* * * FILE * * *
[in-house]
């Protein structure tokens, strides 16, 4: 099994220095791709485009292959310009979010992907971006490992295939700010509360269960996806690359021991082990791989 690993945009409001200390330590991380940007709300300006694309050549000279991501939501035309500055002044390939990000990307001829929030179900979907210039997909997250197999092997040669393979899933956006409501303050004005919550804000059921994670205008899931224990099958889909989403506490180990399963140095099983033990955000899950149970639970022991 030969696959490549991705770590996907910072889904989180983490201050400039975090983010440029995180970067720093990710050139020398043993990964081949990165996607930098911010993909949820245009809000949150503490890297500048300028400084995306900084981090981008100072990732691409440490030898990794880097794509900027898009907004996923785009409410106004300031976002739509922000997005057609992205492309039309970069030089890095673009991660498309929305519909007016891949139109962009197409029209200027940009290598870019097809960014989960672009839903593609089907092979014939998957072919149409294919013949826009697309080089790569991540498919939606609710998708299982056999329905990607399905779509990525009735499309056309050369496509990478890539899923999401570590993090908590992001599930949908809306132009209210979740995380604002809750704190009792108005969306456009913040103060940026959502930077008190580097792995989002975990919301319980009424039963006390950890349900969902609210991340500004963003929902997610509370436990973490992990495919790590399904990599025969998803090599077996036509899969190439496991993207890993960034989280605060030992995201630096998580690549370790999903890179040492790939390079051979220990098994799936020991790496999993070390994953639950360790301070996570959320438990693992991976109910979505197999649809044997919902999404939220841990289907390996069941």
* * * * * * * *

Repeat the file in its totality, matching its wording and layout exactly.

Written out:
[in-house]
């Protein structure tokens, strides 16, 4: 099994220095791709485009292959310009979010992907971006490992295939700010509360269960996806690359021991082990791989 690993945009409001200390330590991380940007709300300006694309050549000279991501939501035309500055002044390939990000990307001829929030179900979907210039997909997250197999092997040669393979899933956006409501303050004005919550804000059921994670205008899931224990099958889909989403506490180990399963140095099983033990955000899950149970639970022991 030969696959490549991705770590996907910072889904989180983490201050400039975090983010440029995180970067720093990710050139020398043993990964081949990165996607930098911010993909949820245009809000949150503490890297500048300028400084995306900084981090981008100072990732691409440490030898990794880097794509900027898009907004996923785009409410106004300031976002739509922000997005057609992205492309039309970069030089890095673009991660498309929305519909007016891949139109962009197409029209200027940009290598870019097809960014989960672009839903593609089907092979014939998957072919149409294919013949826009697309080089790569991540498919939606609710998708299982056999329905990607399905779509990525009735499309056309050369496509990478890539899923999401570590993090908590992001599930949908809306132009209210979740995380604002809750704190009792108005969306456009913040103060940026959502930077008190580097792995989002975990919301319980009424039963006390950890349900969902609210991340500004963003929902997610509370436990973490992990495919790590399904990599025969998803090599077996036509899969190439496991993207890993960034989280605060030992995201630096998580690549370790999903890179040492790939390079051979220990098994799936020991790496999993070390994953639950360790301070996570959320438990693992991976109910979505197999649809044997919902999404939220841990289907390996069941």